People will queue up to tell you that shrinking files is discouraged, but apparently I'm saying it first. If the log file wants to be big then you should let it be big. But let's assume that you do have to shrink the file.
I don't see why you couldn't put in a Shrinkfile command in SQL Agent to run like that, if the Agent user has the rights. "Every two days" is tricky, but you could easily set it to run on 3 week-nights out of 7. Or, run the job, but it only does the shrink when DATEPART(dayofyear, GETDATE()) is an even number. If you do 3 out of 7 in the schedule, then you can also run the job manually whenever you want to.
Now, why is your log growing? Do you know? If you are already using Simple Recovery, then each completed transaction should release space in the log file to be used again. So, either there is one transaction that is monstrously large - which might be rewritten to use less log (for instance: truncate table, all rows, instead of delete) - or a transaction that isn't completed and isn't rolled back, for a long time, so that log space isn't released and every other operation needs to use new log space. Or... what else?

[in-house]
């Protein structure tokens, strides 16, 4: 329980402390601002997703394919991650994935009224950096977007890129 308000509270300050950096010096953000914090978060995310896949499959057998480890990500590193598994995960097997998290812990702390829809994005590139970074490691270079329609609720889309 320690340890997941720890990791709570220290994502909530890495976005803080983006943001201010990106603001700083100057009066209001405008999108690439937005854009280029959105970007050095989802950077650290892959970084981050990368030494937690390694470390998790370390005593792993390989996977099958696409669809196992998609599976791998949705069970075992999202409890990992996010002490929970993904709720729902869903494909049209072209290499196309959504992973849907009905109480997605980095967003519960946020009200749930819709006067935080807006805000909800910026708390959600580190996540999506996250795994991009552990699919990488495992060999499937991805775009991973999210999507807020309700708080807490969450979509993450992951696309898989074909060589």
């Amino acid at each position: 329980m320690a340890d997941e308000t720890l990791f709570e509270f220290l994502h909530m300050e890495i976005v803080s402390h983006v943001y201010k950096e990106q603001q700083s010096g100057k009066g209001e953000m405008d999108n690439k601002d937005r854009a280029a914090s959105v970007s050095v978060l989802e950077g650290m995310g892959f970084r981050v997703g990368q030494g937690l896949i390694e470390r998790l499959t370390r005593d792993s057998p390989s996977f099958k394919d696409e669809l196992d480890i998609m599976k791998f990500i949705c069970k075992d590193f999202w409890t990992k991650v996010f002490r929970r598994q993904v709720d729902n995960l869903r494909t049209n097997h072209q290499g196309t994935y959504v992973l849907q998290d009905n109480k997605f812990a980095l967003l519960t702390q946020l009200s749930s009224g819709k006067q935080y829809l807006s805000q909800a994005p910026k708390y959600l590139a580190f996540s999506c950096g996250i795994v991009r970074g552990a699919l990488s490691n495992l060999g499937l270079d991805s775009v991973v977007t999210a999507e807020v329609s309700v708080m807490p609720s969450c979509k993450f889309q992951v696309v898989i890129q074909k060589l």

I think I calculated that 63 megabytes was a suitable increment for log growth because it would add 4 virtual log files (compartments inside the actual file) of the largest possible size and therefore avoid creating too many of them (which is non-optimal). But I don't have my notes right now. It isn't a universal rule, or a rule for all databases. I think that for smaller databases I used 16 MB log increment and 1 MB starting size.